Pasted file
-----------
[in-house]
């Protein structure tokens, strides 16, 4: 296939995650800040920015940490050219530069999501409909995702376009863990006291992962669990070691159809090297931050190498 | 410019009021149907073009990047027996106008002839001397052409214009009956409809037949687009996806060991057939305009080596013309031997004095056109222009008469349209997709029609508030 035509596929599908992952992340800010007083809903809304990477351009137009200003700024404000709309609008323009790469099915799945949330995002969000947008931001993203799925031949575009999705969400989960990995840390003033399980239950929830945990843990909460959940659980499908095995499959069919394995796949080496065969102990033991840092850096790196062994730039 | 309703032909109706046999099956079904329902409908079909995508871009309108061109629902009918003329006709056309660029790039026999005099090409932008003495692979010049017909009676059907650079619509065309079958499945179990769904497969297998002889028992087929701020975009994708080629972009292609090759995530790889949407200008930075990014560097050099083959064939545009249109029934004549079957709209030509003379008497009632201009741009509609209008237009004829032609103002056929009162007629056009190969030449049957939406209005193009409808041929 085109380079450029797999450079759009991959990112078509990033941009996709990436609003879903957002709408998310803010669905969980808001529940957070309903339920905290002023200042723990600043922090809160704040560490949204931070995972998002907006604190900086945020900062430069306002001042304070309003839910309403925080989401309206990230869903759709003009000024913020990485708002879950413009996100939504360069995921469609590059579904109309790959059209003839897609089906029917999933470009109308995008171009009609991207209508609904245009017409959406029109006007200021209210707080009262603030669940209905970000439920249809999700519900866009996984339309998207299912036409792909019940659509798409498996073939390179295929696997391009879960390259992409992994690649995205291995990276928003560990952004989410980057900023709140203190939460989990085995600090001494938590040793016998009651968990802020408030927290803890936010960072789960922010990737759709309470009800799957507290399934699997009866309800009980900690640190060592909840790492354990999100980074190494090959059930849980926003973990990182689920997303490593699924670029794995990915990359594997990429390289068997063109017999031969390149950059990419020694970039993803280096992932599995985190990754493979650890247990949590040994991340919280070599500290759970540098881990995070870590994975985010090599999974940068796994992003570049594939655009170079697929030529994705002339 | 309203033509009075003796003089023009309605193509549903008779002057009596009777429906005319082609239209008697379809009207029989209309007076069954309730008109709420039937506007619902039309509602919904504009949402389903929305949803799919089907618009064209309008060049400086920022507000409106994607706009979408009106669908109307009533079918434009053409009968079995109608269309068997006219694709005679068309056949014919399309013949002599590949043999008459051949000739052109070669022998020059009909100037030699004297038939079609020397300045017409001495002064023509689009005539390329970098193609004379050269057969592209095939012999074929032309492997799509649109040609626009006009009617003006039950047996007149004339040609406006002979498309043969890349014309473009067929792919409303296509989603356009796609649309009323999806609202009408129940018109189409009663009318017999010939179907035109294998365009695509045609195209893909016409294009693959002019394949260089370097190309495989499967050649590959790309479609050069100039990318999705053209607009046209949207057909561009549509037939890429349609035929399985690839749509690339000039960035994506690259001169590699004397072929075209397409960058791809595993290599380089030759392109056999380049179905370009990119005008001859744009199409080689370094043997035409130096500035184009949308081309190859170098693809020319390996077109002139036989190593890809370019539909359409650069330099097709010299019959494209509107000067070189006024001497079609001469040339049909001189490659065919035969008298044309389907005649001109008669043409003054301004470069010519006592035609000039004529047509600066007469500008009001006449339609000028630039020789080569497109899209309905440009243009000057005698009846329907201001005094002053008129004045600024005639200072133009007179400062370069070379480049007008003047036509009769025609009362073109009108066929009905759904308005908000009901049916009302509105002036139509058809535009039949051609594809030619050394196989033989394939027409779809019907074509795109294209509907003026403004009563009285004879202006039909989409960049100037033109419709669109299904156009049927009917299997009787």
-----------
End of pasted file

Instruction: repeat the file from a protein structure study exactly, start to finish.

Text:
[in-house]
């Protein structure tokens, strides 16, 4: 296939995650800040920015940490050219530069999501409909995702376009863990006291992962669990070691159809090297931050190498 | 410019009021149907073009990047027996106008002839001397052409214009009956409809037949687009996806060991057939305009080596013309031997004095056109222009008469349209997709029609508030 035509596929599908992952992340800010007083809903809304990477351009137009200003700024404000709309609008323009790469099915799945949330995002969000947008931001993203799925031949575009999705969400989960990995840390003033399980239950929830945990843990909460959940659980499908095995499959069919394995796949080496065969102990033991840092850096790196062994730039 | 309703032909109706046999099956079904329902409908079909995508871009309108061109629902009918003329006709056309660029790039026999005099090409932008003495692979010049017909009676059907650079619509065309079958499945179990769904497969297998002889028992087929701020975009994708080629972009292609090759995530790889949407200008930075990014560097050099083959064939545009249109029934004549079957709209030509003379008497009632201009741009509609209008237009004829032609103002056929009162007629056009190969030449049957939406209005193009409808041929 085109380079450029797999450079759009991959990112078509990033941009996709990436609003879903957002709408998310803010669905969980808001529940957070309903339920905290002023200042723990600043922090809160704040560490949204931070995972998002907006604190900086945020900062430069306002001042304070309003839910309403925080989401309206990230869903759709003009000024913020990485708002879950413009996100939504360069995921469609590059579904109309790959059209003839897609089906029917999933470009109308995008171009009609991207209508609904245009017409959406029109006007200021209210707080009262603030669940209905970000439920249809999700519900866009996984339309998207299912036409792909019940659509798409498996073939390179295929696997391009879960390259992409992994690649995205291995990276928003560990952004989410980057900023709140203190939460989990085995600090001494938590040793016998009651968990802020408030927290803890936010960072789960922010990737759709309470009800799957507290399934699997009866309800009980900690640190060592909840790492354990999100980074190494090959059930849980926003973990990182689920997303490593699924670029794995990915990359594997990429390289068997063109017999031969390149950059990419020694970039993803280096992932599995985190990754493979650890247990949590040994991340919280070599500290759970540098881990995070870590994975985010090599999974940068796994992003570049594939655009170079697929030529994705002339 | 309203033509009075003796003089023009309605193509549903008779002057009596009777429906005319082609239209008697379809009207029989209309007076069954309730008109709420039937506007619902039309509602919904504009949402389903929305949803799919089907618009064209309008060049400086920022507000409106994607706009979408009106669908109307009533079918434009053409009968079995109608269309068997006219694709005679068309056949014919399309013949002599590949043999008459051949000739052109070669022998020059009909100037030699004297038939079609020397300045017409001495002064023509689009005539390329970098193609004379050269057969592209095939012999074929032309492997799509649109040609626009006009009617003006039950047996007149004339040609406006002979498309043969890349014309473009067929792919409303296509989603356009796609649309009323999806609202009408129940018109189409009663009318017999010939179907035109294998365009695509045609195209893909016409294009693959002019394949260089370097190309495989499967050649590959790309479609050069100039990318999705053209607009046209949207057909561009549509037939890429349609035929399985690839749509690339000039960035994506690259001169590699004397072929075209397409960058791809595993290599380089030759392109056999380049179905370009990119005008001859744009199409080689370094043997035409130096500035184009949308081309190859170098693809020319390996077109002139036989190593890809370019539909359409650069330099097709010299019959494209509107000067070189006024001497079609001469040339049909001189490659065919035969008298044309389907005649001109008669043409003054301004470069010519006592035609000039004529047509600066007469500008009001006449339609000028630039020789080569497109899209309905440009243009000057005698009846329907201001005094002053008129004045600024005639200072133009007179400062370069070379480049007008003047036509009769025609009362073109009108066929009905759904308005908000009901049916009302509105002036139509058809535009039949051609594809030619050394196989033989394939027409779809019907074509795109294209509907003026403004009563009285004879202006039909989409960049100037033109419709669109299904156009049927009917299997009787």